Since color is enriched and intensified in HDR images, the resulting colors will appear to vary from the original photograph/manuscript. Many HDR operators (used in the tone mapping stage) however, produce good to superior color fidelity, some obviously alter the colors somewhat (Fattal et al).

"Tone mapping" is the adjustment/operations applied to a HDR image; this tonal adjustment (tone mapping) compresses the 96 bit tonal data down to a viewable 24 bit image (a LDR format, such as a JPEG, BMP, PSD, TIFF). So two steps are needed:

(1) creation of the separate images/exposures, and joined in a single HDR image format,


(2) tone mapping the resulting HDR to produce a standard (but improved) 24 bit image (JPG, BMP, TIF, et al).


Several software programs do both steps quite well. The compression of the HDR image from 96 bits down to 24 bits, only affects the tone data, not its resolution or size.

Below is a sample project; a scene was set up and shot with 5 different exposures (in this case differing EV values).

Thumbs of the five exposures appear as such: (each a jpeg as output by the camera)



The middle image was at an EV setting of "0". And when enhanced in Photoshop this is how it appears:


Not a bad image! Good color and contrast. But now see the results of a tone mapped HDR image of the same subject!

The difference is stunning to me.

The above product, is in JPG format, and has been compressed from its glorious TIF original. It is a true HDR tone-mapped product. When the 5 jpeg images were joined, I tone mapped them in the same software program which joined them (to form the HDR). In this case the program was Photomatix. Photomatix allows for various adjustment to the HDR image when tone mapping it -- such as gamma control, color saturation, white and black points, color temperatures, et cetera (note my "red" color above is a bit too saturated, however it sure looks like a new can except for the rust on the lip edge (it is from the 1950s) but this can be adjusted). Notice the reflection from the side of the can onto the side of the battery, compare with the above non-HDR image. Other users may produce a different result depending upon their preferences, and it is fun to learn to use the program and make the adjustments. I saved the tone map to a tiff file. I then converted it to a smaller JPEG for the above.


So now, let us move on to imaging a Biblical document.


A "pseudo-HDR" image can be generated from a single image, which has been adjusted and saved in three identical copies (yet each copy is altered , particularily the brightness, so that one is very dark , one neutral , and one very light - thus three separate images of the same subject). Below I show some images for a pseudo HDR display, keep in mind that had I 5 to 27 real true separate bracketed images of this manuscript (P 46, folio 39r) then I could really produce DRAMATIC results! But this display will/should whet your appetites. I begin with a 16 megapixel image of papyrus P46 (folio 39r). I make a very dark copy of it, and a very light copy. With the original image, I now have 3 images. I join these images (they can be any 24 bit format, in this case tif) into a single HDR image. In this instance I use the free program QTPFSGUI HDR. Whereas Photomatix has only one tone mapper (similar to a Fattal operator), QTPFSGUI has about 6 various operators. I believe I used the "Reinhard" or "Durand" tone mapper.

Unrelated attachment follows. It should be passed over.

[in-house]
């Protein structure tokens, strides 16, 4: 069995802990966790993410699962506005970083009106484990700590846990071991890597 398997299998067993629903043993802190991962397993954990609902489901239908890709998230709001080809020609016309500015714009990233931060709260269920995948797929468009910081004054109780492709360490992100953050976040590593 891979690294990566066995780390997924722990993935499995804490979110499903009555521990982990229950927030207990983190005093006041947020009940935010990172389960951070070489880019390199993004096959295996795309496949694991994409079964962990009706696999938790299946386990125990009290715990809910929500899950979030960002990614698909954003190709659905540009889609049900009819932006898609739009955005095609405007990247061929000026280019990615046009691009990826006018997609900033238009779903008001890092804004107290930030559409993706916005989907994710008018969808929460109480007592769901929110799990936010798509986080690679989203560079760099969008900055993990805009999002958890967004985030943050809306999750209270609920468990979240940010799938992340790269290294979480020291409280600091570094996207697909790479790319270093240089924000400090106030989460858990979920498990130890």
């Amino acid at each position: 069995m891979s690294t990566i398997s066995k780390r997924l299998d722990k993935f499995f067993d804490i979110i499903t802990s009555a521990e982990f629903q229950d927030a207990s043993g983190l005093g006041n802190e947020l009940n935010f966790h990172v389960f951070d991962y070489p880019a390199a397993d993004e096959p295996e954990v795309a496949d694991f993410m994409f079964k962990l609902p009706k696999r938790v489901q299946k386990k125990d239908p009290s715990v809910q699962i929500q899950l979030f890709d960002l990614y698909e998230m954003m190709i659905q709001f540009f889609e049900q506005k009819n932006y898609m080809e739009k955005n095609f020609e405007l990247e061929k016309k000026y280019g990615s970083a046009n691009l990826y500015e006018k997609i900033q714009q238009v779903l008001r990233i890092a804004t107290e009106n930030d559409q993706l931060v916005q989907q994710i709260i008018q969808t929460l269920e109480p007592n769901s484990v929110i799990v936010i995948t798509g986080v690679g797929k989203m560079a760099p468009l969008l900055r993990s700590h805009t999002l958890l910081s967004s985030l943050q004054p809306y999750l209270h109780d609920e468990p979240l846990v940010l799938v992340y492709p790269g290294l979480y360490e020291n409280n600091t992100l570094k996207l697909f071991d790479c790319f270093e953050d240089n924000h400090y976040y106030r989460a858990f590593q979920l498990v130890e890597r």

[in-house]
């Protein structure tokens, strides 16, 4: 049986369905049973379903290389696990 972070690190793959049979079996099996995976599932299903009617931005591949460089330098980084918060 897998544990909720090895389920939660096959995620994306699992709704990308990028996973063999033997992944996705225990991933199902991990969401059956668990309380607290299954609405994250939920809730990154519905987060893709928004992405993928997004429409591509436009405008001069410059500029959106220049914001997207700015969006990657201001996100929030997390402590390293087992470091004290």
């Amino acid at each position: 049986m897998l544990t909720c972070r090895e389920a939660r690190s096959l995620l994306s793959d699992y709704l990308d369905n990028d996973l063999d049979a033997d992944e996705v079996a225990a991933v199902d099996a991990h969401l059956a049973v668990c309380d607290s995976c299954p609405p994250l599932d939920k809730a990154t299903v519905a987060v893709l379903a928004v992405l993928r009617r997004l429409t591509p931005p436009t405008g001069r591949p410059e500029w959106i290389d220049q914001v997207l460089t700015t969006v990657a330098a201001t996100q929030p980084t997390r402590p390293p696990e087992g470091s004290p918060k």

This is how the image originally appears, reduced and cropped from its TIF original to this jpeg: (with a slight "levels" adjustment made in Photoshop). Image is extracted from an image I bought from the Chester Beatty library in Dublin (see my "Acquiring Manuscript Images/Films" page). They provide very good images of P46, approximately of 16 megapixel size, with more info than I display below.

Now, for those of you who have never seen P46 in true color, the above is such an image. It is a bit darker than many of the P46 leaves. It also has some interesting readings, which I discuss in detail elsewhere on this site (www.Biblical-data.org). Below are the three images (shown as thumbs) which I joined to form the pseudo HDR image:

As you can see, with care, you too can use a single good color image with which to begin to generate a pseudo HDR image. Perhaps not as good as 5 real separate image exposures, but still you will see some benefits of producing a tone mapped LDR image!

Below is the end result, though it is a compressed JPEG file, you can zoom in and see how much easier to read it is. In fact it is much easier to read! Hence the value of HDR tone mapped to LDR images. Imagine if we had 5 or 7 separate exposures of the original manuscript -- what glorious images we could produce!! But this, below gives you a dim preview of its benefits!

Now, we will agree that there "appears" to be a color shift, and some faint fringing occurs, but overall the results are impressive. Actually, the color is simply filled with more LIGHT, via increased gamma and luminance! As stated, true bracketing with the original manuscript would produce even more amazing results. Users who really know the ins-and-outs of these HDR programs can produce even better results than I.